Anthony did not report her daughter Caylee missing for a month," said Kelly Hastings, Republican representative from District 110 in Cleveland and Gaston counties, who also sponsored the bill.

Schaffer said, "There was really very little to charge Casey Anthony or other people in that case."

The bill is aimed at preventing that from happening in North Carolina.

"If your kid is missing for 24 hours, you're going to have to notify law enforcement," she said.

It would be a felony offense and would apply not only to parents, but also other caregivers and people with a great deal of contact with the child.

"If you're a next door neighbor and you have a lot of contact with the child and suddenly that child's gone, missing, you're going to have some responsibility of, ‘Hey, this kid is gone and I need to do something about that.' But, if you're a next door neighbor who has no contact ever, you're not going to have that responsibility," Schaffer said.

While the lawmakers said there may be some concerns about people being implicated who should not be, they said there are safeguards

"There is a good faith provision in there, so if people are acting in good faith, most likely a prosecutor is not going to prosecute them," Hastings said.

Schaffer said, "The offense is triggered when the parent wantonly or knowingly does that. There's just that flagrant disregard for the child's safety."

Hastings said, "It is important to remember that we put those words in there, wantonly, to get at people who are intentionally concealing something about a child or interfering with an investigation about a missing child or an endangered child."

The sponsors said the bill has received unanimous bipartisan support.

"We've had no resistance. I think everyone has jumped on board," Schaffer said.

It has already passed in the House and the House judiciary committee.

"Going through a judiciary committee where there's a lot of attorneys, practicing and non-practicing, you know they're always looking at statutory interpretation and how the bill will read and if the bill is challenged, will it survive in court. So these are difficult bills. The ones that go through judiciary are especially difficult from a legal standpoint," Hastings said.

Once the Senate judiciary committee looks over the bill, it's expected to go to the Senate for a vote, Hastings said.

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Normal New state law: in Alabama: Parents who don’t report missing children face charges

Post by Wrapitup on Fri Aug 02, 2013 11:59 am

Aug 01, 2013
A new law taking effect today requires parents to report a missing child as soon as they’re aware the child is gone, or they’ll face criminal charges.

State Rep. Juandalynn Givan, D-Birmingham, sponsored Alabama’s version of Caylee’s Law, named after Casey Anthony’s 2-year-old daughter, who went missing in Florida in 2008 and wasn’t reported missing for 31 days.

Givan said she realized during the Anthony trial in 2011 that Alabama did not have any laws in regard to a child going missing and not being reported.

“You have a responsibility to report that your child is missing,” Givan said.

Givan said the Anthony trial inspired her to research Alabama's missing children’s cases, and she found a need for the law.

“Those are the things we take for granted. We assume that someone is going to call,” Givan said. “That’s not always the case.”

Givan wanted to make Caylee Anthony’s death an example of what can happen when a child is not reported missing for several days. A recent Jefferson County child abduction ended positively, Givan said, when the child’s parents called police right away. Law enforcement was able to find the unharmed 2-year-old quickly, she said.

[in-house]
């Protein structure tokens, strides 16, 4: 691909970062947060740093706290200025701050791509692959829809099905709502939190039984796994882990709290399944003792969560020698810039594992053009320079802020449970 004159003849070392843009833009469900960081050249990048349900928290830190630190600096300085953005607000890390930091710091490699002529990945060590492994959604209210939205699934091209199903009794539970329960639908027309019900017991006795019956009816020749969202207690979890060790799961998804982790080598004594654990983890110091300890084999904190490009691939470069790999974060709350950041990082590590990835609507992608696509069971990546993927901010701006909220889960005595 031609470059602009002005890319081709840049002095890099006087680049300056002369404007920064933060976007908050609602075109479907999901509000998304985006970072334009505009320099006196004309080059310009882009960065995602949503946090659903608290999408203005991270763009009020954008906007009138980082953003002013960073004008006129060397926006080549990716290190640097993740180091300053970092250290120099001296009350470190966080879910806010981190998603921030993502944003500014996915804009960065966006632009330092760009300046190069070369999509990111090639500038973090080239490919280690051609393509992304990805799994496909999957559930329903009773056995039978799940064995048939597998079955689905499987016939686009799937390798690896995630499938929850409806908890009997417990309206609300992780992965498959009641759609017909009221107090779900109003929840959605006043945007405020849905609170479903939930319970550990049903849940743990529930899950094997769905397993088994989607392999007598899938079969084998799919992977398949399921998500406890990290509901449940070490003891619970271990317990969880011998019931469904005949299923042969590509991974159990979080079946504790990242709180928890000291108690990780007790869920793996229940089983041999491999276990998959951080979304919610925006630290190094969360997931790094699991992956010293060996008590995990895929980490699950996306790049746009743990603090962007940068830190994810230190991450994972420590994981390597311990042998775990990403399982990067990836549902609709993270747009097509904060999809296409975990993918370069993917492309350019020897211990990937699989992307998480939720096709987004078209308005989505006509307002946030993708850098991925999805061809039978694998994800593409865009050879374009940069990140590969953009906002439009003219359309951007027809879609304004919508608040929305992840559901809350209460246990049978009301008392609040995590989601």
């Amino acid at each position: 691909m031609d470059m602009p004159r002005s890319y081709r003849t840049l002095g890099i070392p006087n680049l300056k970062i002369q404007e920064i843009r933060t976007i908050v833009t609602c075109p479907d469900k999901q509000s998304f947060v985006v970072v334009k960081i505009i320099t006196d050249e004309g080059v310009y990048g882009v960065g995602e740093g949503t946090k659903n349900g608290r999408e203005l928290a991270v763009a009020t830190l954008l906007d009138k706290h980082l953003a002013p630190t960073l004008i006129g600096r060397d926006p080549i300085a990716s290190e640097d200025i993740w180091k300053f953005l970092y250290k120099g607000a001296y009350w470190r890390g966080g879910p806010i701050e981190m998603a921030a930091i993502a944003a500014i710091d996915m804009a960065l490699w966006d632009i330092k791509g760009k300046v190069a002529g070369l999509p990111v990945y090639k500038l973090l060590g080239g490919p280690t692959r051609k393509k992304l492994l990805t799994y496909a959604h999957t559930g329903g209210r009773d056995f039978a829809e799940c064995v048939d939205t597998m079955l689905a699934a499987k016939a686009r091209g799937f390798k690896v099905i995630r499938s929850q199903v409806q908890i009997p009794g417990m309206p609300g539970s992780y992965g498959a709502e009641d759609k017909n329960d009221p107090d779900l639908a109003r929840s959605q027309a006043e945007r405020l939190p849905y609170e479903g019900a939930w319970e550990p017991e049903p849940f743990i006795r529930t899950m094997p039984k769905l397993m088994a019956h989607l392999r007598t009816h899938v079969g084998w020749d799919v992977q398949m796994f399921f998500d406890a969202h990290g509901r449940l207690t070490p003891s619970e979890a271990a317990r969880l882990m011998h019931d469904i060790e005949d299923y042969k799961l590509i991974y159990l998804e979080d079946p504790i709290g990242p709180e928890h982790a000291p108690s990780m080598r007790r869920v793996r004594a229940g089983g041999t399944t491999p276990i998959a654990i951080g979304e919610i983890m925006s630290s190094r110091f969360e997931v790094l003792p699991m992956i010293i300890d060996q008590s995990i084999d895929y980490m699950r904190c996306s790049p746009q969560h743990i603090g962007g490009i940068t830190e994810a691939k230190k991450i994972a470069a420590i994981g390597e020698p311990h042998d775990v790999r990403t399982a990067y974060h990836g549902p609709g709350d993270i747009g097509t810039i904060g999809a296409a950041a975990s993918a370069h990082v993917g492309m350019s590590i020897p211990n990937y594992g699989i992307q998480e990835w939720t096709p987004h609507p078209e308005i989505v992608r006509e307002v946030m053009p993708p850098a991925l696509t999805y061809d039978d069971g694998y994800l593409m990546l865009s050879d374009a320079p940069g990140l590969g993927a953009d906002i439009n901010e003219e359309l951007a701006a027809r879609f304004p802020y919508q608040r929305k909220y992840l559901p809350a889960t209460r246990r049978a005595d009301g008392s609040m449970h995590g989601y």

The law requires the guardian of a person from ages 1 to 18 to report if the child was abducted, lost or runs away as soon as the situation is discovered. Failure or delay to report the missing child is a Class A misdemeanor, according to the bill. If harm or death comes to the child because of delay or failure, the guardian will be charged with a Class C felony.

Calhoun County Sheriff Larry Amerson said the county is fortunate not to have many cases of missing or abducted children. Amerson said he couldn’t recall a situation in which a child went missing from “evil intent.” When a Calhoun County child is reported missing, Amerson said, it’s usually resolved quickly because the child wandered away and was not abducted.

There are 10 missing children in Alabama whose cases are considered active, according to the Alabama Department of Public Safety website.


The sheriff said he applauds the legislators for passing this law because every minute is critical when a child is missing.

“It’s important we get this notification as soon as possible. If someone didn’t report a child missing that’s a highly suspicious event,” he said.

Amerson said if an abducted child is not recovered within 48 hours it’s unlikely they will be found alive.

Joe Nabors, director of the Calhoun-Cleburne Children’s Center, said there are parents who focus on their own needs and leave children in an unsafe environment or with unsafe people. Caylee’s law will protect those children, he said.

“It will cause parents to report immediately and that way we can search quicker,” he said.

Parents should always tell officers what the child was wearing, a description of the vehicle that took the child and what the child had planned for that day, Nabors said. The Calhoun-Cleburne Children’s Center provides help with missing children searches, Nabors said, by interviewing children who may have witnessed the abduction.

For instance, Nabors said, a 13-year-old may have planned to visit friends and didn’t tell their parents, but friends could provide details of those plans.

“I feel it’s a great law and I’m glad it’s been passed,” Nabors said. “I wish we didn’t need it.”

Read more: Anniston Star - New state law Parents who don t report missing children face charges

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Normal Re: Caylee's Law/General Assembly To Introduce Caylee’s Law After Casey Anthony Case